Washington Post reports that White House initiative, two-years-in-the-making, does not call for Palestinian sovereignty
The White House is seemingly floating trial balloons related to its much-hyped and long-delayed Israeli-Palestinian peace plan, with The Washington Post reporting that it will not call for the creation of a Palestinian state, and instead will focus primarily on tens of billions of dollars’ worth of economic incentives earmarked for development projects in the West Bank and Gaza Strip.
This strategy – a throwback to the 1993 Oslo Accords, which envisioned the incremental granting of “autonomy” to the Palestinians in territories captured by Israel during the 1967 war – will in turn be contingent on broader Arab recognition of the Jewish state.
If true, the news report, which cited US officials close to Jared Kushner, the chief architect of the plan, supports speculation that the proposal ditches the longstanding two-state paradigm by “do[ing] away with [Palestinian] statehood as the starting premise of peace efforts.”
It comes after media outlets quoted a senior White House official as saying that President Donald Trump’s negotiating team formulated the proposal based on a wide-eyed assessment of numerous past failures to solve the core issues of the conflict. As a result, the official added, the US administration has “taken an unconventional approach founded on not hiding from reality, but instead speaking truth.”
For his part, Secretary of State Mike Pompeo last week asserted that statements by Israeli Prime Minister Binyamin Netanyahu during the country’s recent election campaign regarding the possible annexation of parts of the West Bank would not negatively impact the American peace drive.
The developments may bode poorly for jump-starting negotiations given that the Palestinian leadership has repeatedly rejected the still-to-be-unveiled proposal out of hand.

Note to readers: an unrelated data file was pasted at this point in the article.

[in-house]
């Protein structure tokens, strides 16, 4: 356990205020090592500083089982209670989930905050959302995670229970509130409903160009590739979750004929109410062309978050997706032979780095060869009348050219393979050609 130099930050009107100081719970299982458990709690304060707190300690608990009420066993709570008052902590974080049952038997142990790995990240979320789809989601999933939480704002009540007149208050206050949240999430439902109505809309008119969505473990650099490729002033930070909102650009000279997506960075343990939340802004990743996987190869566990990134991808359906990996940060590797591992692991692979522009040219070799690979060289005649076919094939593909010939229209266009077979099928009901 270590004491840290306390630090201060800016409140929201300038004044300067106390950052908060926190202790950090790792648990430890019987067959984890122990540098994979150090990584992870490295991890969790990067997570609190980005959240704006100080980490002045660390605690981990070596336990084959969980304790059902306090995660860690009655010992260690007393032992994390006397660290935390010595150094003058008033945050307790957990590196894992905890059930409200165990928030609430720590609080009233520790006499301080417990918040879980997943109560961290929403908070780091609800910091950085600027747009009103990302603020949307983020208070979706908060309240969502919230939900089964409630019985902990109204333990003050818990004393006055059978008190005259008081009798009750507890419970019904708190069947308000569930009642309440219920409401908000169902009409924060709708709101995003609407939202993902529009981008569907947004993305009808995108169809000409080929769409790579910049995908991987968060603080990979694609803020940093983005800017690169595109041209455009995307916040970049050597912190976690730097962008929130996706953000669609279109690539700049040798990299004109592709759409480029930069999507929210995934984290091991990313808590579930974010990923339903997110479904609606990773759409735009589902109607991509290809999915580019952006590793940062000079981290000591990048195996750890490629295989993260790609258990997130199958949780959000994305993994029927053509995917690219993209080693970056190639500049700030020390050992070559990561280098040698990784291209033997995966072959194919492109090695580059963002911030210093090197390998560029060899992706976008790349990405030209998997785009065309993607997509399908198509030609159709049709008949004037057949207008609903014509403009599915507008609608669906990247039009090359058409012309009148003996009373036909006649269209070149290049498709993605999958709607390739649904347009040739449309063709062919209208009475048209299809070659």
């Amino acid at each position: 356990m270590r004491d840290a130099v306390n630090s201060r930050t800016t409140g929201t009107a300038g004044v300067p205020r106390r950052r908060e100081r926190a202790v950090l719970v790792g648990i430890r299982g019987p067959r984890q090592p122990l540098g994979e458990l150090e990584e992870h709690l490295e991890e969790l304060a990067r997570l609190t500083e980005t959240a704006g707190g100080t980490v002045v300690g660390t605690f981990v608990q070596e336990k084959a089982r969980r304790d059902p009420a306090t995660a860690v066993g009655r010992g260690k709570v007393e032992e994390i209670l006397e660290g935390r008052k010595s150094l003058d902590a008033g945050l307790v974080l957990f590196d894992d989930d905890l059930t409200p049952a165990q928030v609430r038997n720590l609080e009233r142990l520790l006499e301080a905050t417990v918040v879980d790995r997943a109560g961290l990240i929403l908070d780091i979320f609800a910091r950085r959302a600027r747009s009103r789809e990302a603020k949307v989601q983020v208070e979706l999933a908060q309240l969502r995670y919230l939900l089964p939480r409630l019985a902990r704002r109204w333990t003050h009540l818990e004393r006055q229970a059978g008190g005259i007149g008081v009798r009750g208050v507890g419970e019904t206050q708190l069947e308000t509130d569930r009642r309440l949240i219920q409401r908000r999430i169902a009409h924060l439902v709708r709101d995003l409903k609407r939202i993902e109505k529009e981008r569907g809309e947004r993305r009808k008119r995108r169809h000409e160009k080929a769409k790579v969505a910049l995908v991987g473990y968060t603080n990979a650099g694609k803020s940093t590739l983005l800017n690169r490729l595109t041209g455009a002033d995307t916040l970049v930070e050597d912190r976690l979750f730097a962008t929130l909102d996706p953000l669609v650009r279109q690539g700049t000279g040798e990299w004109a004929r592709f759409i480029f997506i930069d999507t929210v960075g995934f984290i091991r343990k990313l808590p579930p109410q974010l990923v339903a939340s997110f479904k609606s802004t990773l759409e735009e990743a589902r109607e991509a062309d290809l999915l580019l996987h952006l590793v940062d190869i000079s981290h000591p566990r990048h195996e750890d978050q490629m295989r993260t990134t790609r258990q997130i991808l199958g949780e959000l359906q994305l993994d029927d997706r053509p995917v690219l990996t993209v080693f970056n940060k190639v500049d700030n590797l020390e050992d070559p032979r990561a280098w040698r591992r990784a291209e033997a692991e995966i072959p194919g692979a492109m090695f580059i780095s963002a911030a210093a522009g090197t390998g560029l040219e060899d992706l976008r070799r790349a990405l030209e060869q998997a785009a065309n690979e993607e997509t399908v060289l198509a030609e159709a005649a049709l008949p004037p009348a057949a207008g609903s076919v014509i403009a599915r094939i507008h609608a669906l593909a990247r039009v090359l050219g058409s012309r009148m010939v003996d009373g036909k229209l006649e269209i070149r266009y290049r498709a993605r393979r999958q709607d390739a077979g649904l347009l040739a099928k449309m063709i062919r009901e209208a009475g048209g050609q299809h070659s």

“The US administration is promoting a position that contradicts international law,” Ziad Abu Ziad, spokesperson for Palestinian Authority President Mahmoud Abbas’s ruling Fatah faction, told The Media Line.
“The Palestinians,” he continued, “have struggled and suffered for many years under the Israeli occupation, not for the sake of an economic agreement or a slight improvement in their lives. Any plan that does not recognize the basic rights that the Palestinians deserve will be rejected.”
Abu Ziad called on European nations along with Russia and China, among others, to intervene in order to “save the region from another difficult round of confrontation that will endanger the safety of everyone on all sides.”
By contrast, the next Israeli government – which Netanyahu likely will head – is liable to play ball, even though the coalition could include even greater nationalistic elements than in the past.
“I think President Trump is our friend,” Israeli Energy Minister Yuval Steinitz told The Media Line when queried recently about the peace proposal.
“The fact that he put tough sanctions on Iran is extremely important, and he recognized Israeli sovereignty over the Golan Heights,” Steinitz continued. “We might have some differences here and there, but we will know how to handle them [and] the special personal bond between Netanyahu and Trump will play a very positive role here.”
Trump most probably will unveil the peace plan shortly after Israel’s new government is formed, which could take up to six weeks.
The Media Line spoke with Ambassador Alan Baker, who participated in the negotiation and drafting of the Oslo Accords and served as deputy director-general of Israel’s Ministry of Foreign Affairs. He currently is director of the Institute for Contemporary Affairs at the Jerusalem Center for Public Affairs.